Search this blog

Wednesday, May 23, 2018

PCT - Day 34: 5/22/2018 - Zero Day in Tehachap

Trail miles: 0
Miles hiked:

After a late night at the hot tub, my body still decided that 5:00 am was a good time to wake up. Zero days are for rest, yet I still only slept less than five hours.

At 6:30 I walked down and ate a breakfast of an English muffin with strawberry jam, two hard-boiled eggs, lots of cantaloupe, bacon, sausage, scrambled eggs, a slice of cinnamon bread, and three glasses of orange juice. I went back to my room and a deep dark mood that is probably rooted in sleep deprivation combined with my bipolar disorder took over my mind for an hour or so. I briefly thought about taking multiple zero days here just to sleep. I even considered getting off trail permanently. Every noise was making my nerves cringe; traffic outside, cleaning crews in the hallway, the air conditioning, sirens, etc. I even considered just picking up my stuff and walking away, maybe even leaving the PCT and walking somewhere else... anywhere else. I have gone through these bouts of irrational thinking so many times in my life. I knew I just needed to wait it out. So, I put my headphones in, cranked music, and put a pillow over my face and cried softly to myself and wished sleep would come. It did not.

After an hour of trying unsuccessfully to go back to sleep, I got up. I packed up some things to ship forward a couple hundred miles and also a small parcel to send home. 

Jeremy, Socks, Chilly Bin, Pocket Knife, and I all went to the post office where I mailed my packages and picked up a pair of Injinji socks I’d ordered. This was my first time ever wearing toe socks. Socks and Chilly Bin swear they are awesome, but I am still on the fence. Chilly Bin told me her sister is not a fan of Injinji socks and that she says it feels like “toe rape”. So far, I think it’s a very accurate description of how I feel when wearing them.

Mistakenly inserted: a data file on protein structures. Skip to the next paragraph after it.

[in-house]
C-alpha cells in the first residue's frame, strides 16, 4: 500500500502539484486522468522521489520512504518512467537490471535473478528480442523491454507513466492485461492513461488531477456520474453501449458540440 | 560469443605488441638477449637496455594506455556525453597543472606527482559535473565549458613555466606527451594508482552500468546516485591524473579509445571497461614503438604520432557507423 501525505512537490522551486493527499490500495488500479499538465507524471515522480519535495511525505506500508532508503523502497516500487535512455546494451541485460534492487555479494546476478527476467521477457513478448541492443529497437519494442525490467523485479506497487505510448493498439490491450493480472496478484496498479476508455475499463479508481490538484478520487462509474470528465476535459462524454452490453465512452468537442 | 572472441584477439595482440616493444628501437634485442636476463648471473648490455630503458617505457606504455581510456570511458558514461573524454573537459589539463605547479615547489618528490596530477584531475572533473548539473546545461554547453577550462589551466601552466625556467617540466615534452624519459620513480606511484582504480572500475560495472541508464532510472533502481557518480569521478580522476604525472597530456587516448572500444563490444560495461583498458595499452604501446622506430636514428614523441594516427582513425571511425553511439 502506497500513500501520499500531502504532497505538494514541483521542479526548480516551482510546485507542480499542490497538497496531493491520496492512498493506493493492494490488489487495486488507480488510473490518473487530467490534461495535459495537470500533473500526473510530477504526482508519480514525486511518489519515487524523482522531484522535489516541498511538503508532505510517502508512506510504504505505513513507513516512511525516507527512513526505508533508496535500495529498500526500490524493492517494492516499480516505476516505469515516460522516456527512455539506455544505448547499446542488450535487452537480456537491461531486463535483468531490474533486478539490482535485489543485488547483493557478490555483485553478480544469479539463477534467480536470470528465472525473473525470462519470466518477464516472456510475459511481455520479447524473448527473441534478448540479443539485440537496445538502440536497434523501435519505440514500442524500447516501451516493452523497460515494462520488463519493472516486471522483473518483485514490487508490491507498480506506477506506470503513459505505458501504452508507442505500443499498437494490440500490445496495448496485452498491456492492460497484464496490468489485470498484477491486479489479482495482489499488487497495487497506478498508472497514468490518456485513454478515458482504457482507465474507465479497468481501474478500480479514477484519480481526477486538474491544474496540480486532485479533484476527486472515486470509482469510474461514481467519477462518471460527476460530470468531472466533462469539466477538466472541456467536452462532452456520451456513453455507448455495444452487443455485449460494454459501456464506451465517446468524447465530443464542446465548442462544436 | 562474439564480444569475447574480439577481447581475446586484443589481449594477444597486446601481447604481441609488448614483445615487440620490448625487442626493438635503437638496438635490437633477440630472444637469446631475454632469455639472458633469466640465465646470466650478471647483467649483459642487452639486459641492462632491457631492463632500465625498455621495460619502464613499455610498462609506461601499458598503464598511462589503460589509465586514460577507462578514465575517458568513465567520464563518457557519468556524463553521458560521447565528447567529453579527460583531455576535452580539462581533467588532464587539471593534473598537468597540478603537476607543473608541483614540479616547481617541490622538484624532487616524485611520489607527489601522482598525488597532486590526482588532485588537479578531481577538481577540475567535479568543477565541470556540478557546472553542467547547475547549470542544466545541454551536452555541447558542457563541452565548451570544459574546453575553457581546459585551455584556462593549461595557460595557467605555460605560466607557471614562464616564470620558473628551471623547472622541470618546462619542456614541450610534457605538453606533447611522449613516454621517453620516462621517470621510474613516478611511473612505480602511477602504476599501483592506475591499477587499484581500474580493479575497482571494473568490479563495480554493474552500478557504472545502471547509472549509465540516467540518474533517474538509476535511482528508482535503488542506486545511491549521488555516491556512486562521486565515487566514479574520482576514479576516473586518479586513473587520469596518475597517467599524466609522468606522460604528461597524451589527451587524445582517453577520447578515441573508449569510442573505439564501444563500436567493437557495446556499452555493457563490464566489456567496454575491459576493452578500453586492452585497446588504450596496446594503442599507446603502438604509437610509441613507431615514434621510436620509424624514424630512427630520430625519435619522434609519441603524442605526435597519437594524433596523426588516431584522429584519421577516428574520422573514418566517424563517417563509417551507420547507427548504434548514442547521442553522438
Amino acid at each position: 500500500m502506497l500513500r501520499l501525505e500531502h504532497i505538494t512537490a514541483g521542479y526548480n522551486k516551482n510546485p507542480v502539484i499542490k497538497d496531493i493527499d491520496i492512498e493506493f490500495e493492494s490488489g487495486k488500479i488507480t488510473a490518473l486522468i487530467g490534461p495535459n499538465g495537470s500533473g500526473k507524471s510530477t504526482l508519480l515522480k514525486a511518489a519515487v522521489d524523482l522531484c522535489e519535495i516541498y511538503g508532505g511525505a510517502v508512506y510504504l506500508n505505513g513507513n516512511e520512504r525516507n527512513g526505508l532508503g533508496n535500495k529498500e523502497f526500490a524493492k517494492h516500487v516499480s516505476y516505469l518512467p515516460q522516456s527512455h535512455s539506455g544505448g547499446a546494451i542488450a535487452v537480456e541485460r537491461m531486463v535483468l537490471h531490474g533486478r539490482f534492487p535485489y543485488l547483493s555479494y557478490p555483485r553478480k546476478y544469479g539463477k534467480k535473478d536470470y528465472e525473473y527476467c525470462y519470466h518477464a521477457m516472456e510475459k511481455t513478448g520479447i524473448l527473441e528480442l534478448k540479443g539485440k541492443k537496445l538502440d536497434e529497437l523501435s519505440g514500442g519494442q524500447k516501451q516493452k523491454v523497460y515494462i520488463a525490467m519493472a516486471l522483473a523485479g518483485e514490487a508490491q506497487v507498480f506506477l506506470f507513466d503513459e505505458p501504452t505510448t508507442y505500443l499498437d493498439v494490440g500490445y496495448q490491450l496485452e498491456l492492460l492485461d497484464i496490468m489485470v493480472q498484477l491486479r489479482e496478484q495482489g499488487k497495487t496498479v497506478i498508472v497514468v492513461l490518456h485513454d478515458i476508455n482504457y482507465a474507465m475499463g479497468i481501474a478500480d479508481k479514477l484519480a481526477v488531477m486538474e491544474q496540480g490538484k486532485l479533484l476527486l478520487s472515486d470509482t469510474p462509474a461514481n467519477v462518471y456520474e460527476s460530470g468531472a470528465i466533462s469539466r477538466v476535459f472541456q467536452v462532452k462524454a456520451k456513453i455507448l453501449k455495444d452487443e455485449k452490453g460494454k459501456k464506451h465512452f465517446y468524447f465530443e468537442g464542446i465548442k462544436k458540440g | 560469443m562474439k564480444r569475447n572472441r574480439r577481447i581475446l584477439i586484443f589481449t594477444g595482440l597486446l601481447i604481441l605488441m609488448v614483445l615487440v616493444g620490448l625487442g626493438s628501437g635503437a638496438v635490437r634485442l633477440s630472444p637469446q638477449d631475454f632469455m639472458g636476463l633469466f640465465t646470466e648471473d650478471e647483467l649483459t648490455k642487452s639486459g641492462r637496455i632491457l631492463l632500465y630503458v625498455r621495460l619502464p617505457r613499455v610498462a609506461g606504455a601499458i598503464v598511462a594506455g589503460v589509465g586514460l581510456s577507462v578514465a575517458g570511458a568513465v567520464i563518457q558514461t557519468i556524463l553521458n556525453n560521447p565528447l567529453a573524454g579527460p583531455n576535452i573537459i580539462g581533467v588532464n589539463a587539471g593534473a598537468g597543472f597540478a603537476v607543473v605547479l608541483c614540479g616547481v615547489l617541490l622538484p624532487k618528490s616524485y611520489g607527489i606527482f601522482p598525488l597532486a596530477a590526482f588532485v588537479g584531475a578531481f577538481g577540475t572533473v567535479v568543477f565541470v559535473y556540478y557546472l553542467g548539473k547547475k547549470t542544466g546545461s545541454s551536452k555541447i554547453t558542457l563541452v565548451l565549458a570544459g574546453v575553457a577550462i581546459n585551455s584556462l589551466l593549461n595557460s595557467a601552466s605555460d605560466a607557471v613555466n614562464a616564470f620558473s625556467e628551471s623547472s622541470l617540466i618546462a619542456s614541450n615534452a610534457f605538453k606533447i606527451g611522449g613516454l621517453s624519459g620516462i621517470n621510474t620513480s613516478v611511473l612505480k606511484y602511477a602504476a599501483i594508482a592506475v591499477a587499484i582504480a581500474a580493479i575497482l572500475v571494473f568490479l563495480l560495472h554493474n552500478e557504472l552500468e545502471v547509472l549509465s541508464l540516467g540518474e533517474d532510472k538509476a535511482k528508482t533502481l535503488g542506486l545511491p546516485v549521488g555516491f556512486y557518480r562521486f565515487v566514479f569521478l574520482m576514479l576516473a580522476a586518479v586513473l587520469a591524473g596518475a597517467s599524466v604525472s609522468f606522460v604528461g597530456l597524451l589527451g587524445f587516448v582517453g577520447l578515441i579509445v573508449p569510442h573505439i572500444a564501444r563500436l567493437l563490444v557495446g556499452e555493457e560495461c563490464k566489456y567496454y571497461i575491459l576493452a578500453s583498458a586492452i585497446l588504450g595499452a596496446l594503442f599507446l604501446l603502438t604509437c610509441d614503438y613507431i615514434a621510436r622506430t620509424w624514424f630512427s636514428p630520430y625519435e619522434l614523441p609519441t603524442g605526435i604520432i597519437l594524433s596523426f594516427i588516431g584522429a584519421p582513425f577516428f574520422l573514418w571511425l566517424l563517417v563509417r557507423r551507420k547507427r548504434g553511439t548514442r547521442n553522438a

Pocket Knife picked up a few packages. When the guy at the post office brought out the last one that had a huge hole chewed in it, he said “Sorry, we have a bit of a squirrel problem.” He then proceeded to explain how to get reimbursed for the insurance. It was actually quite funny to see, but knowing Shank, I expected his reaction would have less laughs and more curse words, so of course I offered to carry that package to Shank’s room and hand deliver it so I could get a much needed laugh. 


Pocket Knife picking up resupply packages

Shank’s reaction was about what I expected. I suspect in a few hours or maybe days that he’ll look back and laugh at this too. Thanks Mr. Squirrel, I needed that today.

My hiker chores were completed early today. I decided to forego any hospital visits since my patience is lower than normal when surrounded by sick people in waiting rooms of shitty healthcare facilities. I just fired up Netflix in the hotel and watched some Dave Chappelle by myself.

Around lunchtime, I jogged over to Thai-Hacapi and joined a Chilly Bin, Socks, and HoosierDaddy for lunch. I had an excellent red curry w/ scallops. It was a nice break from the burger/pizza train I’d been on.